All Shorenstein APARC News Commentary June 10, 2021

Chinese Space Ambition

On the American Foreign Policy Council Space Strategy podcast, Center Fellow Oriana Skylar Mastro discusses how China views space and why the United States must not surrender global leadership in pursuing aspirational and inspirational space goals.
A case holding lunar rock and debris collected from the Moon by China's space program that is part of a display at the National Museum of China is seen on March 2, 2021 in Beijing,
A case holding lunar rock and debris collected from the Moon by China's space program that is part of a display at the National Museum of China is seen on March 2, 2021, in Beijing. China's mission to the Moon marked the first time in 40 years that fresh lunar rock samples were returned to Earth. The unmanned spacecraft, called Chang-e 5, collected roughly 4 pounds of rock and debris from a region of the Moon's surface that had not been previously explored. Kevin Frayer/ Getty Images

Space strategy is central to great-power competition and China believes it needs to excel and compete effectively in space, whether in civilian, commercial, or military usage, says Center Fellow Oriana Skylar Mastro on Space Strategy, a podcast from the American Foreign Policy Council (AFPC). Listen below:

Sign up for APARC newsletters to receive the latest updates from our experts.


Mastro joined podcast host Peter Garretson, Senior Fellow in Defense Studies at AFPC, to examine how China views space and why space is key to any military conflict, particularly across the Taiwan strait.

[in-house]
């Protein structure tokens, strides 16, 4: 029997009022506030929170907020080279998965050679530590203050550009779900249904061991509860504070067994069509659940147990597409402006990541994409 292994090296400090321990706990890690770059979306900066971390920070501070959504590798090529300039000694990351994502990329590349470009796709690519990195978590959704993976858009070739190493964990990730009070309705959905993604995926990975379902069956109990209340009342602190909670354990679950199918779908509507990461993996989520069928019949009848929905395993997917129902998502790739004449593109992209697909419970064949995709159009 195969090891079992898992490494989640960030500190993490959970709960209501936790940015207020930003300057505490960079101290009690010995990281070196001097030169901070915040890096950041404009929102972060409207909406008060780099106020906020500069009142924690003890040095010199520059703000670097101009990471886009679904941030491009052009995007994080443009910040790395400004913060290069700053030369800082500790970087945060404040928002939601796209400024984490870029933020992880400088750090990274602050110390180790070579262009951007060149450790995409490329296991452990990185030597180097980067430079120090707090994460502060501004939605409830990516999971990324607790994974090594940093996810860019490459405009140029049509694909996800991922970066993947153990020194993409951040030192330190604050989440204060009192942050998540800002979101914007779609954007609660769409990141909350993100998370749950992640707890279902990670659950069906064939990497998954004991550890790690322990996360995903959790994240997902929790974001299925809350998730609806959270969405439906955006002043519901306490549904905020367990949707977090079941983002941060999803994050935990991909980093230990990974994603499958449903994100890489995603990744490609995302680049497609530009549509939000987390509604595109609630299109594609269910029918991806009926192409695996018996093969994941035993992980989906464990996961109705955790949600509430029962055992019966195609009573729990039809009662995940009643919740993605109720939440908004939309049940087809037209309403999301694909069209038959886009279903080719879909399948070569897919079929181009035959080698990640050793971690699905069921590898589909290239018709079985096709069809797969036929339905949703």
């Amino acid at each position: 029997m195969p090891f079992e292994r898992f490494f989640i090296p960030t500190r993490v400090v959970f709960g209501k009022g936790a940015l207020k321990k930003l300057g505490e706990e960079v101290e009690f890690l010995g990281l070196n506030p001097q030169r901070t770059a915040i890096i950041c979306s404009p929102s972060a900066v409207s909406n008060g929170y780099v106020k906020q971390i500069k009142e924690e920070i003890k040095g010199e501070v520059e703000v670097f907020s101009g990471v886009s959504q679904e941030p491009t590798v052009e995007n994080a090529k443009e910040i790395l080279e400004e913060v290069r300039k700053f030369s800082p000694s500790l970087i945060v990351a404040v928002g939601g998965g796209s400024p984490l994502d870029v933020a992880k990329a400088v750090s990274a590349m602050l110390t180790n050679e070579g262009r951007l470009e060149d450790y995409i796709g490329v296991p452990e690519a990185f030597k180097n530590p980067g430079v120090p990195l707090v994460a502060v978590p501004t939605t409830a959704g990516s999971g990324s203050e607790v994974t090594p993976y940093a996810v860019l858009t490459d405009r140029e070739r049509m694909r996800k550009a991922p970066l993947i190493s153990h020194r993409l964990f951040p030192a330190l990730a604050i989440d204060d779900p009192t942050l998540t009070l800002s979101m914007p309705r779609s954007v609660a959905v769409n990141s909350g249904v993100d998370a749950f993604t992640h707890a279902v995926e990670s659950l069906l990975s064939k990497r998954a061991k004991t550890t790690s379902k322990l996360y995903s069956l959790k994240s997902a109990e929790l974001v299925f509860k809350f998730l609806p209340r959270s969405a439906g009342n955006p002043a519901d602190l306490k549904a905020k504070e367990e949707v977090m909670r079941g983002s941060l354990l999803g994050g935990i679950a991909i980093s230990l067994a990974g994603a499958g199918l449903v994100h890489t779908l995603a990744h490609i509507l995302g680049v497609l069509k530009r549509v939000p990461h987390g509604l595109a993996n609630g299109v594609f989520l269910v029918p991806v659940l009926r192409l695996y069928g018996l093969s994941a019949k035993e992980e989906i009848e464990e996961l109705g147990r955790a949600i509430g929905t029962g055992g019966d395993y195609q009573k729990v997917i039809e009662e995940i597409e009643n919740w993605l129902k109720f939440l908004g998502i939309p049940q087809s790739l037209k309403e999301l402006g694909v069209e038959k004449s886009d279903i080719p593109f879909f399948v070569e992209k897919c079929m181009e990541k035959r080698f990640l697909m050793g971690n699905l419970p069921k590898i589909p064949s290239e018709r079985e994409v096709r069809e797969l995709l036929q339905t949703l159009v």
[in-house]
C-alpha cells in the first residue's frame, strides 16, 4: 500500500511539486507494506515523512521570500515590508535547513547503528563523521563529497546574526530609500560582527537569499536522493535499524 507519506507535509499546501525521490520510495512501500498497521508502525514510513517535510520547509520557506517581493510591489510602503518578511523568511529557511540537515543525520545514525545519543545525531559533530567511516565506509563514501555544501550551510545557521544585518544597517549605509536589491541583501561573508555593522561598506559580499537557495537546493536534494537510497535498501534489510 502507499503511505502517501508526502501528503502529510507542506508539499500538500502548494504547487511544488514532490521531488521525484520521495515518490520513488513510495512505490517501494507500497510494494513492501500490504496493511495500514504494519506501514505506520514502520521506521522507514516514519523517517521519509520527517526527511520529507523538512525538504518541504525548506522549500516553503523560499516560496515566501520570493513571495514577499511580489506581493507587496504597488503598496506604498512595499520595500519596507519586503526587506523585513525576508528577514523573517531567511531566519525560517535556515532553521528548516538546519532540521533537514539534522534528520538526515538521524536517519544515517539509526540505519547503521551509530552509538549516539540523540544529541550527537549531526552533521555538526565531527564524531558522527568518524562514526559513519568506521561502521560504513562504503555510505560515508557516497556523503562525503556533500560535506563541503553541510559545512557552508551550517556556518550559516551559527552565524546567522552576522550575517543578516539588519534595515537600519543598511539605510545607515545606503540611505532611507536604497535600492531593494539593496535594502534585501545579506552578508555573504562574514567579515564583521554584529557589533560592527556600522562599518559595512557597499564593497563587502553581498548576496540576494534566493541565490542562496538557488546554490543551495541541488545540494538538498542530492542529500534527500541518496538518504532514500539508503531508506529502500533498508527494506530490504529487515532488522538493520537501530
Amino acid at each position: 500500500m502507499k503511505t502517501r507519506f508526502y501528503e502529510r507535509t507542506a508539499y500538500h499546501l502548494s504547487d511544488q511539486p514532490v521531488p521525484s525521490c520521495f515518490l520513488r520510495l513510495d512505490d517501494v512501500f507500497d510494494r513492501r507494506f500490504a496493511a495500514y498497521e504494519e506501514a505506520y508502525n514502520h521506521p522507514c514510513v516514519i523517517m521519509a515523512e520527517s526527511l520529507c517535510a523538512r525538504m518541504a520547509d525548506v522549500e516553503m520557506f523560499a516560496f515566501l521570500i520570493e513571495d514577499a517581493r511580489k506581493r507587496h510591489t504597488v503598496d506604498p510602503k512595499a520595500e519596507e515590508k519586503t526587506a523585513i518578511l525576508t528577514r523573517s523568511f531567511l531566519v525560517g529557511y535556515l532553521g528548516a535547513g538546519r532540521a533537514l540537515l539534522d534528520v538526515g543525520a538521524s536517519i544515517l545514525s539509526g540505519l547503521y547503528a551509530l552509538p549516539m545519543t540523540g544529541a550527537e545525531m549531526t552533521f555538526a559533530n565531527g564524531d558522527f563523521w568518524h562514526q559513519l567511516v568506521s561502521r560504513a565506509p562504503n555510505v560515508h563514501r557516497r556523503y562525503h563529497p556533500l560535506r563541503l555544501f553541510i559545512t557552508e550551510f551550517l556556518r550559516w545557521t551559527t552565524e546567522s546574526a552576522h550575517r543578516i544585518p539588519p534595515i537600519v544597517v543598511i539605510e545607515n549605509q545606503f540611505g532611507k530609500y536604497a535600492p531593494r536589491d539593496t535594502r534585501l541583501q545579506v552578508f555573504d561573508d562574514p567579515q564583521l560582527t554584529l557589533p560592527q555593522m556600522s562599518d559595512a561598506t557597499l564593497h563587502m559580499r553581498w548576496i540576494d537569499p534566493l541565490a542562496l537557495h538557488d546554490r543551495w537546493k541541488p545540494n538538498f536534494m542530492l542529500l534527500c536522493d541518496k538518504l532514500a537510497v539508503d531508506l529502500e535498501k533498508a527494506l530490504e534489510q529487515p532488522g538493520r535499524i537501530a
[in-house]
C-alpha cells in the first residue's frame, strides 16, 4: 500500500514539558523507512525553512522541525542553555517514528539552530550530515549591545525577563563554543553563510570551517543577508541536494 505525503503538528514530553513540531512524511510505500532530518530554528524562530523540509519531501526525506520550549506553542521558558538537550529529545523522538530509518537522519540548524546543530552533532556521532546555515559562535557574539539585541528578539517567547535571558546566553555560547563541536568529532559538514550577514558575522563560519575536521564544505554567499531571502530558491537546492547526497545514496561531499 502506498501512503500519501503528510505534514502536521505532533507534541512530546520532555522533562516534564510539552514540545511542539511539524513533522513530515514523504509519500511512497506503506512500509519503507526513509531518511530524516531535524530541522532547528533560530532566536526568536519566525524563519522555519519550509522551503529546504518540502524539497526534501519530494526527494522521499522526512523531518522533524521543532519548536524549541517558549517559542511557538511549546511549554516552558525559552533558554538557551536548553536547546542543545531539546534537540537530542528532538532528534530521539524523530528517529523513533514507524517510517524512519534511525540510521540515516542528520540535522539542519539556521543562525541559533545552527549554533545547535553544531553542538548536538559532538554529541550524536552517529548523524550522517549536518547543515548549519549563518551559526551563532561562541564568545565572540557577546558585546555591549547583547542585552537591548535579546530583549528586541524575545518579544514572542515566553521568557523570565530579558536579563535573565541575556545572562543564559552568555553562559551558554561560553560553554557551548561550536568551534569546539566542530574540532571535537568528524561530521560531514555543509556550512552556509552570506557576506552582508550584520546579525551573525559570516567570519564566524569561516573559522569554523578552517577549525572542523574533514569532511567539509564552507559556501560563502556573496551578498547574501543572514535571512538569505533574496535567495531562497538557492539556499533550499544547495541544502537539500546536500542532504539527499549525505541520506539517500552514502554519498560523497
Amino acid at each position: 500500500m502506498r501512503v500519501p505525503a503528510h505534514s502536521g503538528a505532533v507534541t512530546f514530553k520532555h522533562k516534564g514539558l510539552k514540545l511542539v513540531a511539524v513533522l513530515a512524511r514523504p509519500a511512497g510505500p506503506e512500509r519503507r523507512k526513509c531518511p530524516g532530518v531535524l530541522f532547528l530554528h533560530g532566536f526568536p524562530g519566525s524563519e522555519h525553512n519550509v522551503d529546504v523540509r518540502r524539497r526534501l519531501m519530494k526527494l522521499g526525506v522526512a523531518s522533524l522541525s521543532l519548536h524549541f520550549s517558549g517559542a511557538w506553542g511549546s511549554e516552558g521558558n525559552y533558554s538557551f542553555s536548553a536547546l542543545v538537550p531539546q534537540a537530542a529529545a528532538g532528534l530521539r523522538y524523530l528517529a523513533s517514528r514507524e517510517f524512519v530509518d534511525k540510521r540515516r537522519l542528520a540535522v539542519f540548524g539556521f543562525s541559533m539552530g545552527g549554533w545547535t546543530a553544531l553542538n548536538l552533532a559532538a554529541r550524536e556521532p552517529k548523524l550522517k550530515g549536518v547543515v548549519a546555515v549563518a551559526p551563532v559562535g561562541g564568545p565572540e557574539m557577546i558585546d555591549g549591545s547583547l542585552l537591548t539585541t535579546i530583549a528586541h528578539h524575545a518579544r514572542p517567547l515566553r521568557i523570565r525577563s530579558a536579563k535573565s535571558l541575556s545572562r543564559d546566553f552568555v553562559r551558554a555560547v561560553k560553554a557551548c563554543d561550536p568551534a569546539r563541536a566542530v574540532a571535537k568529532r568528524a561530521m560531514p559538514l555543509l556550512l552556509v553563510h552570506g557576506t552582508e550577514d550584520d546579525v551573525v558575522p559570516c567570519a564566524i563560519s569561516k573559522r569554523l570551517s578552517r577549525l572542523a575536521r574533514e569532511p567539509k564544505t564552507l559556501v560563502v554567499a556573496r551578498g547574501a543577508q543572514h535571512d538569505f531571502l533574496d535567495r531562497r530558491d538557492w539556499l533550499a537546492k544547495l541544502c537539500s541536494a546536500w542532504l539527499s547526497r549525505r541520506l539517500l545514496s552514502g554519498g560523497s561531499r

The U.S. military is far superior to the Chinese, says Mastro, yet one main reason China might prevail in a conflict over Taiwan is that it might achieve its goals before the United States can amass enough forces to respond. “Whether the United States can do this is largely dependent on space."

During this conversation, Mastro discusses China's approach to negotiation, deterrence, diplomacy, and inducements; the potential for misunderstanding and escalation in targeting U.S. space assets; and the considerations that impact U.S.-China space cooperation. She also explains how freedom in space is critical to avoiding foreign dependence and why the United States must build a resilient military space architecture and not surrender global leadership in pursuing aspirational and inspirational space goals.

read more

An Island that lies inside Taiwan's territory is seen with the Chinese city of Xiamen in the background.
Commentary

The Taiwan Temptation

Why Beijing Might Resort to Force
Kurt Campbell and Laura Rosenberger speaking at the 2021 Oksenberg Conference
News

White House Top Asia Policy Officials Discuss U.S. China Strategy at APARC’s Oksenberg Conference

National Security Council’s Coordinator for Indo-Pacific Affairs Kurt Campbell and Senior Director for China and Taiwan Laura Rosenberger describe the shifting U.S. strategic focus on Asia and the Biden administration’s approach to engaging an assertive China.
President Biden and President Suga walk through the Rose Garden colonnade at the White House
Commentary

China Looms Large, Despite a Strong US-Japan Alliance

From Taiwan and the Senkaku Islands to economics, trade, and human rights issues in Xinjiang and Hong Kong, the U.S.-Japan alliance has plenty to tackle with its policies towards China.